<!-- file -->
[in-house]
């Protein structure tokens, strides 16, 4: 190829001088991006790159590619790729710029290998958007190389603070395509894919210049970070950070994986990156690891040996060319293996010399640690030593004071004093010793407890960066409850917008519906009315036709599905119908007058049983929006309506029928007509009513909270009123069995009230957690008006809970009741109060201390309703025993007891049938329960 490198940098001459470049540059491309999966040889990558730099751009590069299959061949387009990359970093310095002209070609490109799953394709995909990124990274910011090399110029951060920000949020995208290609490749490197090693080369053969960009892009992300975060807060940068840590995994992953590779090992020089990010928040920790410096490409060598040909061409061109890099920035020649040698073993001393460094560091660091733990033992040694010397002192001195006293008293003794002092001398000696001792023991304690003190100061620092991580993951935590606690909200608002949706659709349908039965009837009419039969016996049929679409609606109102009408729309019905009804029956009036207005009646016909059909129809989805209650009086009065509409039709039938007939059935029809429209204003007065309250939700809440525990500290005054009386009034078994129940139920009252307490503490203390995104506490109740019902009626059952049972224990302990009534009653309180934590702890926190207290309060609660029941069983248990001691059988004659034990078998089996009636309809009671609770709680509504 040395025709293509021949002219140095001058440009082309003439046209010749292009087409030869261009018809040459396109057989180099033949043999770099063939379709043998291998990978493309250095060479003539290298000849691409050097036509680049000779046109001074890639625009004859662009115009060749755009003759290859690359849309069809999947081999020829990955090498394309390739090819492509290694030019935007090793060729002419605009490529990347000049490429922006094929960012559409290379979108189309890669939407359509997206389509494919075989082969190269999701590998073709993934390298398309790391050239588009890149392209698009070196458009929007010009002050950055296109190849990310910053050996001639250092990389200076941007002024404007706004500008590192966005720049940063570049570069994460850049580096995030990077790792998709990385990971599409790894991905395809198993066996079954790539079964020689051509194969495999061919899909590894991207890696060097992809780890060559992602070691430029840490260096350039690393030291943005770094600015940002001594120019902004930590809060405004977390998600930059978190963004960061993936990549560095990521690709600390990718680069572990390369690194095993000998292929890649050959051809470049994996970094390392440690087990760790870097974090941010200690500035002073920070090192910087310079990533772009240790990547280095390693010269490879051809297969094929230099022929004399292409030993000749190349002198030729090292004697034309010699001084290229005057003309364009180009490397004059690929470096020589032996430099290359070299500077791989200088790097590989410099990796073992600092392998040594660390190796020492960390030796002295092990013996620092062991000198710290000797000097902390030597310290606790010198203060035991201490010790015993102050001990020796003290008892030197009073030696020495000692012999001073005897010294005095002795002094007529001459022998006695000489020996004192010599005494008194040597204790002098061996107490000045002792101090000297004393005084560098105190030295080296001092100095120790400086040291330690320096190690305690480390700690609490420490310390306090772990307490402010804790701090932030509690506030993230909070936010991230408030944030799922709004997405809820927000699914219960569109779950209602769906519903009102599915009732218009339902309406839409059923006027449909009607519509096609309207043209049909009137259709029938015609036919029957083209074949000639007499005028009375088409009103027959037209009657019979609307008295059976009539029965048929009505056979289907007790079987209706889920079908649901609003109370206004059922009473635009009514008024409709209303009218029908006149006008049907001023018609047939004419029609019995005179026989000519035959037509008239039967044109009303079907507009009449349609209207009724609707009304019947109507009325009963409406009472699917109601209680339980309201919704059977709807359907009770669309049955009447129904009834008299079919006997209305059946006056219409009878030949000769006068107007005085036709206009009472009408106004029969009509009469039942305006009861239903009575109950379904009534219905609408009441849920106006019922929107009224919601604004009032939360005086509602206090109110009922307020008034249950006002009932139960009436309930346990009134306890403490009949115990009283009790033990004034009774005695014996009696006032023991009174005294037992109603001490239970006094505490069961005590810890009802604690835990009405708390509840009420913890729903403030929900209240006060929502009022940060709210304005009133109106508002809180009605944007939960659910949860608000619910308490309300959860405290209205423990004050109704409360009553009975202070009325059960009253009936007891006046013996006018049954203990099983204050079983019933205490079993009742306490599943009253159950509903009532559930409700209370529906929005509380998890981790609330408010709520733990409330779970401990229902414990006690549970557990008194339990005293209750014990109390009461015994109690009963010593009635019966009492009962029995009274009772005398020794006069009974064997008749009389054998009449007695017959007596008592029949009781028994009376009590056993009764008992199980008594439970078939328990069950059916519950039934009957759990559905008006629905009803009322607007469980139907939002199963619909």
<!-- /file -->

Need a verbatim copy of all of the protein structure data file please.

[in-house]
């Protein structure tokens, strides 16, 4: 190829001088991006790159590619790729710029290998958007190389603070395509894919210049970070950070994986990156690891040996060319293996010399640690030593004071004093010793407890960066409850917008519906009315036709599905119908007058049983929006309506029928007509009513909270009123069995009230957690008006809970009741109060201390309703025993007891049938329960 490198940098001459470049540059491309999966040889990558730099751009590069299959061949387009990359970093310095002209070609490109799953394709995909990124990274910011090399110029951060920000949020995208290609490749490197090693080369053969960009892009992300975060807060940068840590995994992953590779090992020089990010928040920790410096490409060598040909061409061109890099920035020649040698073993001393460094560091660091733990033992040694010397002192001195006293008293003794002092001398000696001792023991304690003190100061620092991580993951935590606690909200608002949706659709349908039965009837009419039969016996049929679409609606109102009408729309019905009804029956009036207005009646016909059909129809989805209650009086009065509409039709039938007939059935029809429209204003007065309250939700809440525990500290005054009386009034078994129940139920009252307490503490203390995104506490109740019902009626059952049972224990302990009534009653309180934590702890926190207290309060609660029941069983248990001691059988004659034990078998089996009636309809009671609770709680509504 040395025709293509021949002219140095001058440009082309003439046209010749292009087409030869261009018809040459396109057989180099033949043999770099063939379709043998291998990978493309250095060479003539290298000849691409050097036509680049000779046109001074890639625009004859662009115009060749755009003759290859690359849309069809999947081999020829990955090498394309390739090819492509290694030019935007090793060729002419605009490529990347000049490429922006094929960012559409290379979108189309890669939407359509997206389509494919075989082969190269999701590998073709993934390298398309790391050239588009890149392209698009070196458009929007010009002050950055296109190849990310910053050996001639250092990389200076941007002024404007706004500008590192966005720049940063570049570069994460850049580096995030990077790792998709990385990971599409790894991905395809198993066996079954790539079964020689051509194969495999061919899909590894991207890696060097992809780890060559992602070691430029840490260096350039690393030291943005770094600015940002001594120019902004930590809060405004977390998600930059978190963004960061993936990549560095990521690709600390990718680069572990390369690194095993000998292929890649050959051809470049994996970094390392440690087990760790870097974090941010200690500035002073920070090192910087310079990533772009240790990547280095390693010269490879051809297969094929230099022929004399292409030993000749190349002198030729090292004697034309010699001084290229005057003309364009180009490397004059690929470096020589032996430099290359070299500077791989200088790097590989410099990796073992600092392998040594660390190796020492960390030796002295092990013996620092062991000198710290000797000097902390030597310290606790010198203060035991201490010790015993102050001990020796003290008892030197009073030696020495000692012999001073005897010294005095002795002094007529001459022998006695000489020996004192010599005494008194040597204790002098061996107490000045002792101090000297004393005084560098105190030295080296001092100095120790400086040291330690320096190690305690480390700690609490420490310390306090772990307490402010804790701090932030509690506030993230909070936010991230408030944030799922709004997405809820927000699914219960569109779950209602769906519903009102599915009732218009339902309406839409059923006027449909009607519509096609309207043209049909009137259709029938015609036919029957083209074949000639007499005028009375088409009103027959037209009657019979609307008295059976009539029965048929009505056979289907007790079987209706889920079908649901609003109370206004059922009473635009009514008024409709209303009218029908006149006008049907001023018609047939004419029609019995005179026989000519035959037509008239039967044109009303079907507009009449349609209207009724609707009304019947109507009325009963409406009472699917109601209680339980309201919704059977709807359907009770669309049955009447129904009834008299079919006997209305059946006056219409009878030949000769006068107007005085036709206009009472009408106004029969009509009469039942305006009861239903009575109950379904009534219905609408009441849920106006019922929107009224919601604004009032939360005086509602206090109110009922307020008034249950006002009932139960009436309930346990009134306890403490009949115990009283009790033990004034009774005695014996009696006032023991009174005294037992109603001490239970006094505490069961005590810890009802604690835990009405708390509840009420913890729903403030929900209240006060929502009022940060709210304005009133109106508002809180009605944007939960659910949860608000619910308490309300959860405290209205423990004050109704409360009553009975202070009325059960009253009936007891006046013996006018049954203990099983204050079983019933205490079993009742306490599943009253159950509903009532559930409700209370529906929005509380998890981790609330408010709520733990409330779970401990229902414990006690549970557990008194339990005293209750014990109390009461015994109690009963010593009635019966009492009962029995009274009772005398020794006069009974064997008749009389054998009449007695017959007596008592029949009781028994009376009590056993009764008992199980008594439970078939328990069950059916519950039934009957759990559905008006629905009803009322607007469980139907939002199963619909």